This meant that I really enjoyed reading it. A few years ago, when I was choosing what I wanted to do next in life, my mum said to me, "I know exactly what you want in the future." Thinking that this was impossible and she'd get it completely wrong I asked to tell me what it is. She said, "you want a house where you'll have people over all the time and you'll share it with other people." As always, mums know best and she got it completely right. She knew how much hospitality meant to me.
Tim Chester discusses how a dinner table can be a way to show God's love, plan for salvation and hope. It shows an interesting picture of Jesus as a man who came eating and drinking. He points to various meals in the Bible: those that Jesus shared with others and the Messianic banquet that we are to expect after we die. By sharing our table with others, we are enacting these meals. Moreover, the way Jesus tells us to remember what he did for us is not through the recitation of liturgy or the singing of a certain song; it's through the sharing of food and drink. This act of communion is a way that followers of Jesus can join with one another to express and remember their love of Jesus and their salvation.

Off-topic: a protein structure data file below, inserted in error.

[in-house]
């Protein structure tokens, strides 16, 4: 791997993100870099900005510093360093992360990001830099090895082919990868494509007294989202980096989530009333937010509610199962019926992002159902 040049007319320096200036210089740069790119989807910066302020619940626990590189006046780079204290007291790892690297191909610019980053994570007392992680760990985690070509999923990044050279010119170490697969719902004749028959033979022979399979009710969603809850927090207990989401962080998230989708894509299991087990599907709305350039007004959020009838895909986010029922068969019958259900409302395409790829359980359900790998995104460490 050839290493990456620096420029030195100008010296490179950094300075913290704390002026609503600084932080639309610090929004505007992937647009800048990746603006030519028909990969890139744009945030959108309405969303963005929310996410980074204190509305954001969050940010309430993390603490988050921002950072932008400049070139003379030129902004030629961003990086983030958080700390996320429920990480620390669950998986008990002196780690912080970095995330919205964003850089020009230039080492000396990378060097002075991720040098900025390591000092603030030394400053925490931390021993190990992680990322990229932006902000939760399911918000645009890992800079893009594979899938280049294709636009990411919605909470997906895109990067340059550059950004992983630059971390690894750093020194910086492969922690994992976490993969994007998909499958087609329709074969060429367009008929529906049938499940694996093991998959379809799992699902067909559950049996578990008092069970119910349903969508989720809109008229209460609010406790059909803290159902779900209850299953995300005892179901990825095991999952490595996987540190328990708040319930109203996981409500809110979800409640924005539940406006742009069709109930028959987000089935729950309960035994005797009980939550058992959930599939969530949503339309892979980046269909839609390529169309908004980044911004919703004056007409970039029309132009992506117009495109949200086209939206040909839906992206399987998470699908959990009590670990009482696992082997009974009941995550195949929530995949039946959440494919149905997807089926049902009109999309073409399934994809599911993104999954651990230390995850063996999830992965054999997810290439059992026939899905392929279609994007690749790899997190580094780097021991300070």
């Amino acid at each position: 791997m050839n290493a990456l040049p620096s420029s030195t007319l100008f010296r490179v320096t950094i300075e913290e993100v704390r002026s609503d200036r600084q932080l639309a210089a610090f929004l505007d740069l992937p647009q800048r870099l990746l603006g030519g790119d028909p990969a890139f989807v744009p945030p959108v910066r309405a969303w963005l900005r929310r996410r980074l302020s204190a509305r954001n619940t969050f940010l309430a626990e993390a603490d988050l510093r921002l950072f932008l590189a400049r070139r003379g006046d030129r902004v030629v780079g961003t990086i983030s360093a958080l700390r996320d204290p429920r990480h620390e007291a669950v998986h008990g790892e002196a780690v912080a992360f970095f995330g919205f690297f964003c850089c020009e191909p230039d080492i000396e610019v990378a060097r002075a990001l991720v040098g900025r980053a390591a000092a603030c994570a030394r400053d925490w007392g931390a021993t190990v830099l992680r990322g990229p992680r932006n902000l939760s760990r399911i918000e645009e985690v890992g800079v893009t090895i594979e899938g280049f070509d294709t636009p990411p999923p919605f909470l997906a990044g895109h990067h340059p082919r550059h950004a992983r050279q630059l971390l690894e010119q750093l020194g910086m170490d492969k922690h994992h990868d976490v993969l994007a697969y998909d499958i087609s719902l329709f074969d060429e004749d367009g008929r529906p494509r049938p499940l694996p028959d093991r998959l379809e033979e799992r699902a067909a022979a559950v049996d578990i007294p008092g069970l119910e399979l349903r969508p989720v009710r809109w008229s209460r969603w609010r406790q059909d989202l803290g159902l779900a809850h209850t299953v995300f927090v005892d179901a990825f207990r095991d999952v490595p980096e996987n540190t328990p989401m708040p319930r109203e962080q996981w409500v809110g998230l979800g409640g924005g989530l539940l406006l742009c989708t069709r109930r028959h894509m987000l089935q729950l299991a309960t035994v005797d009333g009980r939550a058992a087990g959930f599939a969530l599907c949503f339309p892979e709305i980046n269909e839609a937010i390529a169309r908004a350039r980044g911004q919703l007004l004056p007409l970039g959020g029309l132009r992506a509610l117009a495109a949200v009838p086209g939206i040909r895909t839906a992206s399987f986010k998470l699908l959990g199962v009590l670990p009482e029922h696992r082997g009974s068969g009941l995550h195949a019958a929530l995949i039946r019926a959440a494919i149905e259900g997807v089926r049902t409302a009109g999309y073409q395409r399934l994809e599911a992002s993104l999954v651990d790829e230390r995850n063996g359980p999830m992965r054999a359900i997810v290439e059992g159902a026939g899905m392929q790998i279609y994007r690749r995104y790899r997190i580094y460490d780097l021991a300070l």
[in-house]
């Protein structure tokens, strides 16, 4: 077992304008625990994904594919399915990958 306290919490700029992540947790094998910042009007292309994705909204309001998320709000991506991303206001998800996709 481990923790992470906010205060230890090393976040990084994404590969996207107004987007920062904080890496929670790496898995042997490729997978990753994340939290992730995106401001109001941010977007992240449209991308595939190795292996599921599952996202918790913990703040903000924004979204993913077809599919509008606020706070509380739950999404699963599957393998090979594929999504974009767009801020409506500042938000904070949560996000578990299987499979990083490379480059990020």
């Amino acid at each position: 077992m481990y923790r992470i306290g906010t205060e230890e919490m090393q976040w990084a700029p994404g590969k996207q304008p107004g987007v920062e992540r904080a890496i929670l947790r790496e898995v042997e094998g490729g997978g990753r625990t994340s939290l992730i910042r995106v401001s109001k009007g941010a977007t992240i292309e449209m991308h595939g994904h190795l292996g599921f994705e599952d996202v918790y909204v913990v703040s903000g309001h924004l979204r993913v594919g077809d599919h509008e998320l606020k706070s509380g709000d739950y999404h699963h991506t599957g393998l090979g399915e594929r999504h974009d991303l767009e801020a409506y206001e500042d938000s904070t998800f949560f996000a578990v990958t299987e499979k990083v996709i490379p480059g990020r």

I loved some of the stories and anecdotes. I'm always encouraged and moved by what other Christians have experienced and how they have seen God at work.
The book, however, can get a tiny bit repetitive. Chester works through many different and subtle ways of viewing the table as an expression of God's mission and plan, but the nuances can sometimes get lost and it often feels like you've read that bit before. However, it does bring home how important the simple act of eating with someone else can be.
That's probably why, when Paul lists the attributes of a church leader, it's not a Theology degree or extensive experience in business management he looks for but a person of good character that shows hospitality to others (for the full list, see here). Inviting someone to your table is inviting someone to see a snapshot of God's kingdom.